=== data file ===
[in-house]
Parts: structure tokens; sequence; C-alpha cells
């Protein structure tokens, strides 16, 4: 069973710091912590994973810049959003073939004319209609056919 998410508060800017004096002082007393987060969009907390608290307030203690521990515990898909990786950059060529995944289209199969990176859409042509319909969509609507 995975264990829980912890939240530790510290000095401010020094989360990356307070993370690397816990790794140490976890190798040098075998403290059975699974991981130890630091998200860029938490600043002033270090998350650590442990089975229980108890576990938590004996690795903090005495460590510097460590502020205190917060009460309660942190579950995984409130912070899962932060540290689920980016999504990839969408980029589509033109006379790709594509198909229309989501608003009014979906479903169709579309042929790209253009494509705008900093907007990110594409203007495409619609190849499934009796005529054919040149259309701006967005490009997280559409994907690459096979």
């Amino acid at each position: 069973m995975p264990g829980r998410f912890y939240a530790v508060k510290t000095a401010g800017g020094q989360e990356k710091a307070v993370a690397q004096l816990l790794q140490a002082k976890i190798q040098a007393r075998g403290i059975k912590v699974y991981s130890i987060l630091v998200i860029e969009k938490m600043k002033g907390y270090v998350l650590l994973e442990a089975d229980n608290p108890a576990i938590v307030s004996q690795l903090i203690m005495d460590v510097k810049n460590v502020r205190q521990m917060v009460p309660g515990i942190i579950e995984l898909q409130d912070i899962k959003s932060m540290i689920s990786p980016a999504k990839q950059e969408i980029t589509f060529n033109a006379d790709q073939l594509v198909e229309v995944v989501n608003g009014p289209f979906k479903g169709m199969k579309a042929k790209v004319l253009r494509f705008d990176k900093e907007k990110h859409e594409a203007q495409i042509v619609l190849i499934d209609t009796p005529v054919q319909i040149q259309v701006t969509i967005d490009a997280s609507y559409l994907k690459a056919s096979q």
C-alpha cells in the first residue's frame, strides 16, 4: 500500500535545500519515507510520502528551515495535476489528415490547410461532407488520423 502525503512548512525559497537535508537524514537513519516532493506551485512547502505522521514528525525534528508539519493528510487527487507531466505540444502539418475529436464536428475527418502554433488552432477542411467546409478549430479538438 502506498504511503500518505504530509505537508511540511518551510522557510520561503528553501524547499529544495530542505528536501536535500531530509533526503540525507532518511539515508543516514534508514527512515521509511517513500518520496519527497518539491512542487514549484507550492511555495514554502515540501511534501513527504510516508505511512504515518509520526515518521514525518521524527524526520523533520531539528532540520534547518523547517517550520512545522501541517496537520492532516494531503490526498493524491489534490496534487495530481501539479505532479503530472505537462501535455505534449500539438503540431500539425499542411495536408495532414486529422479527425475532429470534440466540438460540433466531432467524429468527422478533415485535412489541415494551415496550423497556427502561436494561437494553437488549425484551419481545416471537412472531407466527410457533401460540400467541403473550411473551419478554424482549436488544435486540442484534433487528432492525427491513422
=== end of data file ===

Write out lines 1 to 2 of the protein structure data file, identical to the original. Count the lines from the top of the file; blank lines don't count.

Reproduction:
[in-house]
Parts: structure tokens; sequence; C-alpha cells